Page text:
Despite the amount of reporting about credit scores and identity theft, there is still a great deal of misinformation being distributed about the process. The modern system of credit scoring was developed in the 1950s by Bill Fair and Earl Isaac, who founded the Fair Isaac Company (FICO) to develop data systems that could be used to improve business decisions. In 1957, Carte Blanche, one of the first credit card companies, hired FICO to design, program, and install its billing system.
Over the years, FICO scoring became the universal standard for judging credit-worthiness. The score is determined by an algorithm - which is kept very secret - that considers and weighs several different factors in determining an individual’s credit score. Among these variables are the total amount of credit available to a consumer and the total amount of credit used, and the ratio between the two. Scores are adversely impacted by the presence of negative information, including delinquent payments, repossessions, bankruptcies, and outstanding judgments.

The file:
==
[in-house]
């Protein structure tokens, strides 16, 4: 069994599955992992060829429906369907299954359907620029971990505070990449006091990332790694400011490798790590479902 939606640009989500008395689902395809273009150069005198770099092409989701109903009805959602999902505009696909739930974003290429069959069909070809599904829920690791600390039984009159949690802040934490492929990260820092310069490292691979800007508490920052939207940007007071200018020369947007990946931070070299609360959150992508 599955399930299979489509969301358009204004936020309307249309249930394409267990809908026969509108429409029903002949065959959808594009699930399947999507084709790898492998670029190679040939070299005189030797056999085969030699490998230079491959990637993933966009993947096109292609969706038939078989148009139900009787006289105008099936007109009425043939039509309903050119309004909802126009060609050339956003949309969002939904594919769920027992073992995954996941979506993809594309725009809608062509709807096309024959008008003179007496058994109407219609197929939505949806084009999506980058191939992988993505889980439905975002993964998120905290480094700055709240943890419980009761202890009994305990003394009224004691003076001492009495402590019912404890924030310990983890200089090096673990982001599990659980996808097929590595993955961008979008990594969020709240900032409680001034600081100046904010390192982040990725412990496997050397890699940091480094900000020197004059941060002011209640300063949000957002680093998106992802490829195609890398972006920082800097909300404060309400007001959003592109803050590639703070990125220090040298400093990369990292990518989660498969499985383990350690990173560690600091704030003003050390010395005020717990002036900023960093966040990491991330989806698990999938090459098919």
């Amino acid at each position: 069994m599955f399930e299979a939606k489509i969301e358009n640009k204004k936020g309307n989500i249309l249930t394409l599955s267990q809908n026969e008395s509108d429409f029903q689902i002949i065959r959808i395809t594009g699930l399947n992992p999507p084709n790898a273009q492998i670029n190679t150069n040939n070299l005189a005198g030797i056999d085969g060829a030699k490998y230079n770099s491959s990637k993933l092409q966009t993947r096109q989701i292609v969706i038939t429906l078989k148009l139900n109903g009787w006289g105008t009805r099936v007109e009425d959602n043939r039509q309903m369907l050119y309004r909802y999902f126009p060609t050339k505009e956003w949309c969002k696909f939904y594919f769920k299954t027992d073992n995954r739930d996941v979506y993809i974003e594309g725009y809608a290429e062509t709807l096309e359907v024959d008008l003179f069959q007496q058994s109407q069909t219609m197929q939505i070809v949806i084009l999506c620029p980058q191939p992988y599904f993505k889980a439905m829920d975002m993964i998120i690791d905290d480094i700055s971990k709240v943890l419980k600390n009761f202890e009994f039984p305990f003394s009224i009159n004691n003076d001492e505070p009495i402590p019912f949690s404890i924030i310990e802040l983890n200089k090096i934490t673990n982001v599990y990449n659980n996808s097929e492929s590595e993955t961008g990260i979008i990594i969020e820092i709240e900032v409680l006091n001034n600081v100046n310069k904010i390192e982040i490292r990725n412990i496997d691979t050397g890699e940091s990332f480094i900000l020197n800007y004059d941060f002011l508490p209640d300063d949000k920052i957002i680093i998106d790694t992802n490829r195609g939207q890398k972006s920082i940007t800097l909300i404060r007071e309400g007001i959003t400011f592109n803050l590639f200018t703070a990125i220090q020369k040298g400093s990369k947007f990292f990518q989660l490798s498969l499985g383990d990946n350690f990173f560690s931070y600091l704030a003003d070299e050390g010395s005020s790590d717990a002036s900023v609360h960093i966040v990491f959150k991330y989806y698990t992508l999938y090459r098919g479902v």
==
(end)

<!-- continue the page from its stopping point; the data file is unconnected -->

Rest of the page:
There are three major credit reporting bureaus in operation today, and credit card companies, banks, landlords, and other enterprises generally rely on one of these three for their credit information. However, some creditors report their own customers’ payment history to only one credit bureau. For consumers, this means it’s important to monitor the activity on each of their three reports, because they’re not identical.